15th Sep 2011
Conversations with Mr. Prain by Joan Taylor
Conversations with Mr. Prain is the first novel by historian and non-fiction writer, Joan Taylor, and her academic mind is a substantial presence from the first paragraph. It is quite ironic that I am here grappling for words to try and describe the appeal of her broad and varied use of vocabulary.
Her grasp of the English language is evident, and a couple of sentences near the beginning (“Camden had yet succumbed yet again to vernal rejuvenation,” “despite there being only a few paltry notes in my till, I did not feel dejected”) had me rummaging for a dictionary.
I am in awe of people who can access a kind of virtual thesaurus in their mind, and this held my interest for at least the prologue. Unfortunately, after this the pace slows dramatically. The next 150 pages present no more than six slow-paced scenes, giving the impression of a play rather than a novel.
When I read the back cover of this novel and was promised conversation that ‘whips and snaps’ between a ‘beautiful, vivacious aspiring writer’ and a ‘refined connoisseur of rare books’, I set my expectations to align with the fierce, intellectual banter of Willy Russell’s Educating Rita.
However, at times the conversation between our narrator, Stella, and Mr. Prain is more Bridget Jones and Daniel Cleaver. Stella argues points she doesn’t even believe for no apparent reason, and the conversations fade in to those frustrating, circular debates you have with friends’ while drunk.
So Stella is a little annoying, but Mr. Prain is just plain awful. The premise of the story is that Stella strikes up a friendship with the rich, mysterious Edward Prain while working on her second-hand book stall.
He notices her scribbling a little poetry and finds out that she has a whole selection of unpublished works, including a finished novel. Mr. Prain reveals that he owns a large publishing house, and invites Stella to his large, country manor to give feedback on her work, and perhaps even to discuss a publishing deal.
But Mr. Prain is shrewd and extremely manipulative, and for hours holds her captive in what is playfully called on the cover a ‘cat-and-mouse game’, refusing to talk about her writing.
She plays along all day, circular conversation after circular conversation, a grand tour of the house and a couple of unexpected, strange and creepy interactions, too. My main issue with this book, and I couldn’t help thinking it all the way through, is why doesn’t she just leave?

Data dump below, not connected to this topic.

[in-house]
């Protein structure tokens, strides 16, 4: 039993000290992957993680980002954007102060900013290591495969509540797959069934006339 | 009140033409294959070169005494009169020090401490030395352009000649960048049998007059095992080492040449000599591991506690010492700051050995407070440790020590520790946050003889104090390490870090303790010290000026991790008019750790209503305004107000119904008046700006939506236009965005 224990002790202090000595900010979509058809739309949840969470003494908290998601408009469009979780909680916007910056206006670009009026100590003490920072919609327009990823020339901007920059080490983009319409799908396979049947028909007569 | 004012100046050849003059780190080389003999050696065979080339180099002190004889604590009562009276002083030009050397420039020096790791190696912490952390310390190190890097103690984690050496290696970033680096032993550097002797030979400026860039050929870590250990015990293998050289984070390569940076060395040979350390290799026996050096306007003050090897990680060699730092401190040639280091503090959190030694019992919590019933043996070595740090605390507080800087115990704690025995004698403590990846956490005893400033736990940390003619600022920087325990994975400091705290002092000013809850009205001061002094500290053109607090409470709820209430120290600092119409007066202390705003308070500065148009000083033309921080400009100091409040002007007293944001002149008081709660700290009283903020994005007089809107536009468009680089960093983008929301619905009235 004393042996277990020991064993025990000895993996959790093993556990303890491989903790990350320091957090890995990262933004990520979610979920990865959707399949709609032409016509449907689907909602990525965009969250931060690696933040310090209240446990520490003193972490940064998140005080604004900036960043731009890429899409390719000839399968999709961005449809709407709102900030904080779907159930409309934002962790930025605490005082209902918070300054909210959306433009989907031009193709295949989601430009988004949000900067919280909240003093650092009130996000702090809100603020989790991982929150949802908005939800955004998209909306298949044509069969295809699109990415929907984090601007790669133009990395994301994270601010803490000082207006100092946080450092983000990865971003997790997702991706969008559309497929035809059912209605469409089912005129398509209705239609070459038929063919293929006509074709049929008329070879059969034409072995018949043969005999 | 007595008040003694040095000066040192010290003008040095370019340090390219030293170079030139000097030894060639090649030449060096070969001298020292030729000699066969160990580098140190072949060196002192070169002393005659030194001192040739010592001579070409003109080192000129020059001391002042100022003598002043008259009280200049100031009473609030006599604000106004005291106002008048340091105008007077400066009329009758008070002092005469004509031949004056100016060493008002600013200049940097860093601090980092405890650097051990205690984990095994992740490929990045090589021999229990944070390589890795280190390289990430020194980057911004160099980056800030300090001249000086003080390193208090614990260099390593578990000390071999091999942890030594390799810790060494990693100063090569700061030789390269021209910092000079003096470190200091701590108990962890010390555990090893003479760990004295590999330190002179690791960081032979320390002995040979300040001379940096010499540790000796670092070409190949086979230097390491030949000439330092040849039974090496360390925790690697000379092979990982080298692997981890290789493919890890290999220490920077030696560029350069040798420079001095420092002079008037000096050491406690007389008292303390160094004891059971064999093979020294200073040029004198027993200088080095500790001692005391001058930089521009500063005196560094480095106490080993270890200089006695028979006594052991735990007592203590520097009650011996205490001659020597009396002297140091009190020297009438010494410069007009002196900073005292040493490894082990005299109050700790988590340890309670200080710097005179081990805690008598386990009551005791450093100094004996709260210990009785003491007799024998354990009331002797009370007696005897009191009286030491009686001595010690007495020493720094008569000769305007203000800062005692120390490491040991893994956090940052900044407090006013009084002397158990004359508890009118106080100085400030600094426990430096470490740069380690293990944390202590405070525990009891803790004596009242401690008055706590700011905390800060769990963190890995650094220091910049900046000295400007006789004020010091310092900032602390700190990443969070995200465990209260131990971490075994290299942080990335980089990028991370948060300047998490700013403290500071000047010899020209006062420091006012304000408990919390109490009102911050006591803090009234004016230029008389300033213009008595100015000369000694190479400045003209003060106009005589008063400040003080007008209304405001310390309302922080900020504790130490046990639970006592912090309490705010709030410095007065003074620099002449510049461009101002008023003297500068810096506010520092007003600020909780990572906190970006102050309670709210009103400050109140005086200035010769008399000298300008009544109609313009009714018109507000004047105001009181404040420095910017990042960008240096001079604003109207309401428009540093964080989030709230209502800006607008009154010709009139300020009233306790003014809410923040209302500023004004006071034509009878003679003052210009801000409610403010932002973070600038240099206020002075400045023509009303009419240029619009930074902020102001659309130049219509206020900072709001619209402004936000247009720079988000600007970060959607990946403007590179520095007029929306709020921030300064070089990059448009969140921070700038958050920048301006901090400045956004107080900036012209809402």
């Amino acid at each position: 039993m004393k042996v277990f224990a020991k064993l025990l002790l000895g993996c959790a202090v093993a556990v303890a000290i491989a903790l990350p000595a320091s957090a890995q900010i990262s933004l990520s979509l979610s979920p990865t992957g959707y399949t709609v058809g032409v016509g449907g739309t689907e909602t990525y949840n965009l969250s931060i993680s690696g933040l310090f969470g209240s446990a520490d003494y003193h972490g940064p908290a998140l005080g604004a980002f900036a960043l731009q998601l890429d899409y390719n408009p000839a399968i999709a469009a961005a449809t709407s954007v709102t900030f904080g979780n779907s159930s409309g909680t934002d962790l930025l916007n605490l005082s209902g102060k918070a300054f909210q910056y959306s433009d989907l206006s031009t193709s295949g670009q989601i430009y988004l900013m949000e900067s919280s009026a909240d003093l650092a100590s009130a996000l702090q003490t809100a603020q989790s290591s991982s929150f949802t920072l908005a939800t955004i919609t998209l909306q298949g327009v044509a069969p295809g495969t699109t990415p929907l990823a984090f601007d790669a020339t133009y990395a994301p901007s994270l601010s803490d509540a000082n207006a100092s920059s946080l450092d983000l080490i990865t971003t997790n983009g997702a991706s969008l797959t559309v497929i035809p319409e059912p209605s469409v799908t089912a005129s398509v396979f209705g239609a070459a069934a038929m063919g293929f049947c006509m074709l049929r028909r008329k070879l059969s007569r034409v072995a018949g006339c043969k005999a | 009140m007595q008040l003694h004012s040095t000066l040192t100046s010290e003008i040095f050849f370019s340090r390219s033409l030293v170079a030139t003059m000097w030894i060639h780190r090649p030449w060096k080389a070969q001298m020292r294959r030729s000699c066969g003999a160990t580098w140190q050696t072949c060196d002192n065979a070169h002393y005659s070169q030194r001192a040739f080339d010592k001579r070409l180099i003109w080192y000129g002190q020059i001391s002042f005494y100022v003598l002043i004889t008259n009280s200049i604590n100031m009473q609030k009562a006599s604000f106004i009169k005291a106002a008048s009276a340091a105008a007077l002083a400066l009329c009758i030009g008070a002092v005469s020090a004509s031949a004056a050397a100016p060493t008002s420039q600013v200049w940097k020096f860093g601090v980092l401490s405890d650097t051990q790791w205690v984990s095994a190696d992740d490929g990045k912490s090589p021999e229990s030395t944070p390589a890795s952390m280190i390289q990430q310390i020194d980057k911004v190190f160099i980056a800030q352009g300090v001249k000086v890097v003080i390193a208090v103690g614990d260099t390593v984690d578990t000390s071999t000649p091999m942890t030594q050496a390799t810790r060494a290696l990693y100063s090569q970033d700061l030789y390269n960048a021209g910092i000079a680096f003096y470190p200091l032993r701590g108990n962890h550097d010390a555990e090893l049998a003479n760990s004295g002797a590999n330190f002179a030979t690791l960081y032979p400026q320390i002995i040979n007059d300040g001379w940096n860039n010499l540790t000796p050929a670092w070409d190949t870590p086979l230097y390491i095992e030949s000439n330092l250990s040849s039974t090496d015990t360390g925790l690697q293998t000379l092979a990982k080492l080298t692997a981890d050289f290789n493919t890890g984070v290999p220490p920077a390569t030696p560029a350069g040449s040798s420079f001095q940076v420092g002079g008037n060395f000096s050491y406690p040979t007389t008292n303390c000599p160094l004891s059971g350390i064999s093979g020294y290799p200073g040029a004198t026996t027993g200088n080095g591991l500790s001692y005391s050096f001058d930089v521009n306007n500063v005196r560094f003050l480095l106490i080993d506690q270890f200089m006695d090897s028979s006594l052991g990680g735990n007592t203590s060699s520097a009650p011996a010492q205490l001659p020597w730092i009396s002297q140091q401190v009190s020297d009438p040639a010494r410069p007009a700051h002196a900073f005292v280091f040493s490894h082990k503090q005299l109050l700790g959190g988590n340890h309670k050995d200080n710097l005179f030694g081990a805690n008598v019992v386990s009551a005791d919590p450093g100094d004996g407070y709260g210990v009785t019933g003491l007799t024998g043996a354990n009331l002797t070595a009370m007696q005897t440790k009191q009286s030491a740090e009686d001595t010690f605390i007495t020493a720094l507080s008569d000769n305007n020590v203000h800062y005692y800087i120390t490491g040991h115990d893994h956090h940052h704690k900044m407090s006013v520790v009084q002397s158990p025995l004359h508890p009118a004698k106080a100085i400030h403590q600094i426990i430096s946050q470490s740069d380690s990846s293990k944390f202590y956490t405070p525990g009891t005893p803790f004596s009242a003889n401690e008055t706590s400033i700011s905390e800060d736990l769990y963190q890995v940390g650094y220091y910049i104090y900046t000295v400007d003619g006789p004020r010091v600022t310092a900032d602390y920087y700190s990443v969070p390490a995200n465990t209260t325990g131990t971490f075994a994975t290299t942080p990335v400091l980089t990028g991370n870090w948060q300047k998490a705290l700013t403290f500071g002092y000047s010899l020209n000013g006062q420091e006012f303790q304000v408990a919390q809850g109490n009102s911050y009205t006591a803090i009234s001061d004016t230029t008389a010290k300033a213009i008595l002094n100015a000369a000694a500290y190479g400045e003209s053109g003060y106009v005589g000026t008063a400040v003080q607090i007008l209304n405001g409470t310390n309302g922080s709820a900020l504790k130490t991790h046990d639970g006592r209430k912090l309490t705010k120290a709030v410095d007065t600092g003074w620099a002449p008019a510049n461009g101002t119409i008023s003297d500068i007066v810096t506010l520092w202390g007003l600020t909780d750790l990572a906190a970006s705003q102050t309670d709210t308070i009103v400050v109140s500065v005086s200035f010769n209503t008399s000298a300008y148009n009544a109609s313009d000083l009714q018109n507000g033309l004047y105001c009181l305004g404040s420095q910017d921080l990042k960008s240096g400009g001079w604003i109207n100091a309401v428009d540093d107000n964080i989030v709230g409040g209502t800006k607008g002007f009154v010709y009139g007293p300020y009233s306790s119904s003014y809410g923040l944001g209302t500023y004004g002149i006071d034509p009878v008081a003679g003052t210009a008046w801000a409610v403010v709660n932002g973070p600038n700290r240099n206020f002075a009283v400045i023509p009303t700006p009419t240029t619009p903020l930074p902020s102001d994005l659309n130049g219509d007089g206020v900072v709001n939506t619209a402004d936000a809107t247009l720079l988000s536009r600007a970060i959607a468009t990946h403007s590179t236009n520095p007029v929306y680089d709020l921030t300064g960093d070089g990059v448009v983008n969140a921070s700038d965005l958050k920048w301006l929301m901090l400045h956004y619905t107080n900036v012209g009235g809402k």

She knows he is being manipulative (although she doesn’t realise until later quite how much) and begins to doubt his intentions, so why does she stay? Well, for some unknown reason she is attracted to the man, so I suppose that’s enough for her. But I’d have been out of there before the first cup of Earl Grey had gone cold.
The story does reach a complex ending, although how it gets there is quite surreal. Stella is prone to going off on wild tangents of the imagination, and on a particularly mad ramble about Mr. Prain’s house being like a game of Cluedo, she ‘instinctively’ comes across a twist of colossal corruption and manipulation.
It’s quite weird, and I can’t give anything else away without massive spoilers, so if you want to be only slightly less confused you’ll have to read it.
The story does raise some interesting ideas about gender roles. Mr. Prain expresses a desire to take ownership of women, and despite Stella’s best efforts he indicates that he would rather have her body immortalised in art than have her in real life.
Knowing that Joan Taylor is a successful non-fiction writer and academic definitely influenced my reading of this novel. For example, how this book represents the publishing world and ‘creative’ writers is extremely idealised.
Stella in particular borders cliché, with her eco-warrior lifestyle, second-hand book stall and grimy flat in Camden. She talks about her writing being prophetic, and one of the particularly arduous conversations between her and Mr. Prain revolves around ‘good’ fiction vs. commercial fiction.
Excuse my assumptions, but with Stella’s ‘hippy’ ideals, creative flair, sexual chemistry with this rich, handsome stranger and not to mention the beautiful blonde curls, it felt like the author was living vicariously through her protagonist.
That’s just my opinion and I may be well off the mark, but the narrator’s presentation of Stella is just too romanticised for me. Personally, I wasn’t taken with her. She actually uses the label ‘culture vulture’ to describe herself, for goodness’ sake.
Recommended for: People who liked a slow-paced novel with a thread of mystery and an even finer thread of sexual chemistry.
Other recommended reading: This book makes the occasional reference- literally, and in style- to Jane Austen, and I think if you’re looking for a fierce relationship with a fine line between love and hate, it would be better to look to Pride and Prejudice.